Decline in children’s accidents a sign of broader social changes
Childhood in Britain is changing fast, an NHS report finds
One in four British children now has a tablet and one in five learned to use a touch screen before their second birthday. Photograph: Getty Images
Summer is a time when the cries of children are heard in gardens and parks, followed all too frequently by trips to the doctor or hospitals following the inevitable accidents that have marked childhood through the generations.
Today, however, patterns are changing, as can be judged from a revealing insight offered by the weekly statistics gathered by the National Health Service from the nearly 200 hospitals that are spread throughout England.
Nearly 50,000 children are taken to accident-and-emergency wards each year, but the number of them who end up there because they fell off a tree – once upon a time a stalwart amongst children’s injuries – has halved in a decade.
Fewer children are falling partly because parents are more cautious about what they let their children get up to. Equally, however, children are simply climbing fewer trees than their predecessors did in the past, doctors say.
Instead, the 2014 generation is more likely to be indoors, playing on Xboxes or other computer games; the number of children presenting in A&E wards with repetitive strain injuries doubled between 2002 and 2012.
A fifth of them have never climbed a tree. Nearly a third have not been on a country walk in the past 12 months, a figure that has stayed constant despite efforts to encourage more of this activity, while two-thirds admit that they have not played outside more than once in the last week.
More than a 12th of British parents believe their children are “addicted” to gadgets, even though they unwilling or unable to stop themselves bowing to the demands of their offspring to buy even more technology.
Nearly nine out of every 10 couples bought gadgets last year specifically for their children, according to a retail survey: a £5.6 billion spend, or £462 per household. Most of the spending took place last Christmas.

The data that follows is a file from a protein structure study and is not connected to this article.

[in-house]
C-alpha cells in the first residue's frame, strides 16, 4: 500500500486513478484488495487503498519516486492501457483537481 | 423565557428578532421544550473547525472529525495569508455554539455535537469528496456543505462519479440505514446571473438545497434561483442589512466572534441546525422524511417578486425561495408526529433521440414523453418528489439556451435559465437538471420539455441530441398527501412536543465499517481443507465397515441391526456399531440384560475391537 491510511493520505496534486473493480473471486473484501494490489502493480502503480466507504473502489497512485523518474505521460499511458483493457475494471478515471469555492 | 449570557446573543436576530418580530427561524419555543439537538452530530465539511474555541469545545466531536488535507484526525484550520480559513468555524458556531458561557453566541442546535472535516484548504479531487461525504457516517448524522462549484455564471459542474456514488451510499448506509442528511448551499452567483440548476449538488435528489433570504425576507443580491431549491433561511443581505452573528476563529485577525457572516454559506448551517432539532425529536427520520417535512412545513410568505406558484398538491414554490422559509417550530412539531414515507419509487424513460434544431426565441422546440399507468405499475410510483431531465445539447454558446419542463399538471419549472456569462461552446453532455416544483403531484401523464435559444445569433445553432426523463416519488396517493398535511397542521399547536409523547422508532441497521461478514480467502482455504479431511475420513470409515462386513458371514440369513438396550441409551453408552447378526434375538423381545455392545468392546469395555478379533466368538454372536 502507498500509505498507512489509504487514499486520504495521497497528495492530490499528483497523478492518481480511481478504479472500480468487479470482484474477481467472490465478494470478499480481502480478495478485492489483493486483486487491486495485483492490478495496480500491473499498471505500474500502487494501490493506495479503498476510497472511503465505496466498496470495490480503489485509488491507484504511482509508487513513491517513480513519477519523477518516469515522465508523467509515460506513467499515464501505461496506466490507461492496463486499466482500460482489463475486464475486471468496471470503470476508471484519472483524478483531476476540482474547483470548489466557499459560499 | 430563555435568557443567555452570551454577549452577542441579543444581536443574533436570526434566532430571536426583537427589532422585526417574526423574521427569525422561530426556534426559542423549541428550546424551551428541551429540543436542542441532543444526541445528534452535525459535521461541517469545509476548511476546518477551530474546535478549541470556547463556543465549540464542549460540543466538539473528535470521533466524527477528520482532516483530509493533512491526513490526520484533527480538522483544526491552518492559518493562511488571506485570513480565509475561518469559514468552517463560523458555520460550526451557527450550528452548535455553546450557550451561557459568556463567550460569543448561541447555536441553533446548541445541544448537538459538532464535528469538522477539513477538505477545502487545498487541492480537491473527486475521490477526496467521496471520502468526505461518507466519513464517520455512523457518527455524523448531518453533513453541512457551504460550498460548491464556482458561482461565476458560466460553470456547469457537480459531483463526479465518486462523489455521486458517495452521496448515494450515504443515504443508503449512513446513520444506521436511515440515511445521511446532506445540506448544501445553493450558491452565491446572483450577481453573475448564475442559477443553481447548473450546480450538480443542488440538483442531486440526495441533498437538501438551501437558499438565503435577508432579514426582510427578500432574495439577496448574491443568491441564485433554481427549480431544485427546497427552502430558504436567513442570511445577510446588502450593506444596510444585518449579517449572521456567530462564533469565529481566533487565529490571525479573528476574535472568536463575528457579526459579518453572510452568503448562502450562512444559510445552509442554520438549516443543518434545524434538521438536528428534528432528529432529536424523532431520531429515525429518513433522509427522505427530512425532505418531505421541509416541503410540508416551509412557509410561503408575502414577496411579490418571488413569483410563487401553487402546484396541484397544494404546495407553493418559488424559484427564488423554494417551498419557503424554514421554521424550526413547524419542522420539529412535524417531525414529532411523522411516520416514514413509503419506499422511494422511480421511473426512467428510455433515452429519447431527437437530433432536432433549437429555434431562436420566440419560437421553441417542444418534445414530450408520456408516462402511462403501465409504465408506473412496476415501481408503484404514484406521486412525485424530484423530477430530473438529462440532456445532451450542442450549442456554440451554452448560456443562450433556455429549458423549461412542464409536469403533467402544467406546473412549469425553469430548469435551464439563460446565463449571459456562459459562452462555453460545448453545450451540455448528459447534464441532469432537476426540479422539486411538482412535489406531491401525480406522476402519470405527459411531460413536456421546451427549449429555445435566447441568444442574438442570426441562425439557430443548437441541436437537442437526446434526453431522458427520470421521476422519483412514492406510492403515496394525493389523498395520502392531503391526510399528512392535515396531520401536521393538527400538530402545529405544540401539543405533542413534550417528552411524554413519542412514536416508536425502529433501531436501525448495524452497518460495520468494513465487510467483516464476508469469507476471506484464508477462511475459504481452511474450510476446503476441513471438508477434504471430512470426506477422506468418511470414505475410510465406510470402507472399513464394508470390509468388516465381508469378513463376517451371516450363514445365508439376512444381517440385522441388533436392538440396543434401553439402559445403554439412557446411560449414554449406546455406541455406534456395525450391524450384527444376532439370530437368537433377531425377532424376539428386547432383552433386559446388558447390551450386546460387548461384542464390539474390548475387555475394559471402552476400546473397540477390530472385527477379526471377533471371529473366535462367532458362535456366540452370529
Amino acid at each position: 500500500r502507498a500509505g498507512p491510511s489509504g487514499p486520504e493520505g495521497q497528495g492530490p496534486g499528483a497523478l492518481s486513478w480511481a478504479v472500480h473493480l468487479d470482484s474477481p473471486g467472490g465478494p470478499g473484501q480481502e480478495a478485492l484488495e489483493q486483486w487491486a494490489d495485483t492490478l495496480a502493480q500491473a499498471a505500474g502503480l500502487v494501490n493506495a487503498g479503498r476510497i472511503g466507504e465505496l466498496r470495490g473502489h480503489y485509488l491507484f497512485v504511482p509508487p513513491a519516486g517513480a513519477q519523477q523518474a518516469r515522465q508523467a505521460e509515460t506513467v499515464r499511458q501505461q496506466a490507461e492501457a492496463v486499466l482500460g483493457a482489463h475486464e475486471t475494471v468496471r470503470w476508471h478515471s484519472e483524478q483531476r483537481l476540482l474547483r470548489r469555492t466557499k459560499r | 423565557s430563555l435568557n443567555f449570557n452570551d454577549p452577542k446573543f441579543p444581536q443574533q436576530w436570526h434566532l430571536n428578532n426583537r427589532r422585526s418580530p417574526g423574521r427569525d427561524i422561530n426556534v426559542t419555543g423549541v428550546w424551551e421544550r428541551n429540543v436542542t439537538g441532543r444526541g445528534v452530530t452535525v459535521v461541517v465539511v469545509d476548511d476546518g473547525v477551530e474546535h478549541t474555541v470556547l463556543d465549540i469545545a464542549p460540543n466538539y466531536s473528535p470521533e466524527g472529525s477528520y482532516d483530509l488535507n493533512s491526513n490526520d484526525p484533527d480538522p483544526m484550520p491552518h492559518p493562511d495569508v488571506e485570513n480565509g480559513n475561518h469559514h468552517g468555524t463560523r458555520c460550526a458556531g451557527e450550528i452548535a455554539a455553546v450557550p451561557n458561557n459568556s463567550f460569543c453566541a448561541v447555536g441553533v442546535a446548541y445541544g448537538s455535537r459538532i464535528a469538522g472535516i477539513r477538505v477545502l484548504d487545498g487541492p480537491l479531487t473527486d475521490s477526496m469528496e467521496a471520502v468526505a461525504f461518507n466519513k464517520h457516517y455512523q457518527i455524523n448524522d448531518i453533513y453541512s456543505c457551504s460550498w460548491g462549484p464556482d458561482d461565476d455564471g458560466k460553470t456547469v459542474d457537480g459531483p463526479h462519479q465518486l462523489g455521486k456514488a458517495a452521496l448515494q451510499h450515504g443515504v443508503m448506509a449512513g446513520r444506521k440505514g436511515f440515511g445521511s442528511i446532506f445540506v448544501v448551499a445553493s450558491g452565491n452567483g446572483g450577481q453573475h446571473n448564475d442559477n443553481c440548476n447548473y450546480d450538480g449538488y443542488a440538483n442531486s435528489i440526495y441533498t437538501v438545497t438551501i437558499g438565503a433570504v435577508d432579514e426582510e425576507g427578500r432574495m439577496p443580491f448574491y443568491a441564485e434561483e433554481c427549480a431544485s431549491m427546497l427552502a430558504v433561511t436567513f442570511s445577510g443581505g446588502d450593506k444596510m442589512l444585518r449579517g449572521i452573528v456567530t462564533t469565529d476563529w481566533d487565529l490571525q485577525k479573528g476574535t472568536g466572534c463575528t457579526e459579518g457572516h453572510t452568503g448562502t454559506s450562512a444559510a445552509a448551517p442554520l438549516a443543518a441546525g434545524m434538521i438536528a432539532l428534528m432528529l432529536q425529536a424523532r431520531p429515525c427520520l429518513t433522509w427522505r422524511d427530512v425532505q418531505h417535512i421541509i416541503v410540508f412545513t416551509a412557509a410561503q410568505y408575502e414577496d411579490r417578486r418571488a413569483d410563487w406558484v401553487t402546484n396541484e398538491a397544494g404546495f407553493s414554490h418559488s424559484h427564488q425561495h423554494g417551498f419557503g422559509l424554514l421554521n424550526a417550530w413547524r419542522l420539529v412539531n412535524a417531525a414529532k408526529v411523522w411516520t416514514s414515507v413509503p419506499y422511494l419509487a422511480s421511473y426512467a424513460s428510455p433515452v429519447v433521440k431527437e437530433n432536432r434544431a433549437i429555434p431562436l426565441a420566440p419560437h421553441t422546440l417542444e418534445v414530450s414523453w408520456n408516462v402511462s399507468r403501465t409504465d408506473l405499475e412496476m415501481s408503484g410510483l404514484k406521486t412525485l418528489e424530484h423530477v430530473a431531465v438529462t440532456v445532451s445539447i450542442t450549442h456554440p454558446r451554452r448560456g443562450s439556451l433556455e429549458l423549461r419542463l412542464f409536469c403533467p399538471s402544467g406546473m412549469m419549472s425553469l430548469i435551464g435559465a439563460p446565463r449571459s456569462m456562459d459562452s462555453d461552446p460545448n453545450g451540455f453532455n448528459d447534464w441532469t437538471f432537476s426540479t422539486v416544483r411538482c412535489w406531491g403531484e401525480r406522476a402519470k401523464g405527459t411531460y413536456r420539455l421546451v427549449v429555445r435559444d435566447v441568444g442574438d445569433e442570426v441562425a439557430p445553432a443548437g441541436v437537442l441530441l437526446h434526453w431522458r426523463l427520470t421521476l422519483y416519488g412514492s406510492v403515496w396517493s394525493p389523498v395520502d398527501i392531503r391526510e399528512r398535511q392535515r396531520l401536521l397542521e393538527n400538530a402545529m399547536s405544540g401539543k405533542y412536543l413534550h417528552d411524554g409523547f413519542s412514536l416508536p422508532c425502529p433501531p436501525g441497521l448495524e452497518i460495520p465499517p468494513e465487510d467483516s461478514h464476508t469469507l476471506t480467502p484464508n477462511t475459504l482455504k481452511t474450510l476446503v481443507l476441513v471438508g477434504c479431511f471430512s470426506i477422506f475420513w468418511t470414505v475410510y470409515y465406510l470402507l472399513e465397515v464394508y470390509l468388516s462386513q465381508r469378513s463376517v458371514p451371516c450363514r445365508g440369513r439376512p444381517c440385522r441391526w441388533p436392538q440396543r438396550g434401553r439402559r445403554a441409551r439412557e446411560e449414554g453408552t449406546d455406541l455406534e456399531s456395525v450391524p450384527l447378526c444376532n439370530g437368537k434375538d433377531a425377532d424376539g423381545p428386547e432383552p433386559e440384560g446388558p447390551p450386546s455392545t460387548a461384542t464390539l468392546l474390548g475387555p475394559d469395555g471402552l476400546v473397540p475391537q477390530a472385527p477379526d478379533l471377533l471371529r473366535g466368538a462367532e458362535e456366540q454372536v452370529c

Early adoptersOne in four children now has a tablet. One in five learned to use a touch screen before their second birthday, while a 10th of all children – deserving of the tag early adopters, surely – managed to do so before they were one.
Most parents, even if they fail in the execution, accept that their children should not be ever-present in front of a screen, but, equally, they have to balance that with the need to rear children who can fit in with the world around them.
The lack of activity is creating its own problems. Research last year found that almost half of all seven-year-olds in Britain are now leading such housebound lives that they do not take more than one hour’s exercise each day – the absolute minimum necessary, say doctors.
Girls are particularly lazy, the research found: just 38 per cent of them managed an hour, compared with 63 per cent of boys.
Ethnic minorities did poorly, too, with Indian children being the least active of seven groups. In Northern Ireland, just 40 per cent hit the hardly onerous 60-minute target.
Obesity riskDoctors are worried. Such inactivity creates immediate problems of obesity: nearly one-third of all children aged between 2 and 15 are overweight, or obese, while 11-year-olds from Britain’s poorest families are twice as likely to be overweight as those from the richest families.
Technology, however, only partly explains current problems. Most children between the ages of four and 18 get one-seventh of all their energy needs from sugary foods and drinks – a catastrophic finding, doctors warn.
“Sugar consumption is driving a similar epidemic of tooth decay in children. In 2012 almost one-third of five-year-olds in England had tooth decay,” says Public Health England.
Ninety-five in every 100 children diagnosed with Type 2 diabetes are overweight, while such children face a 50 per cent higher risk of asthma.
Nearly two-thirds of obese children suffer from sleep apnoea, while seven in every 10 such children suffer from high cholesterol, high blood pressure, or hypertension, all of which will worsen in later life.
National campaignFaced with such findings, Public Health England recommends that “parents swap sugary drinks to water, lower-fat milk, sugar free or no added sugar drinks. Even unsweetened fruit juice is sugary, so try not to let your kids drink more than 150ml a day”.
A national campaign is to be launched, but such campaigns have been launched before with little success. Instead, action by ministers is needed, but many of them are frightened by the power of the food industry, or media-led scares about “the nanny state”.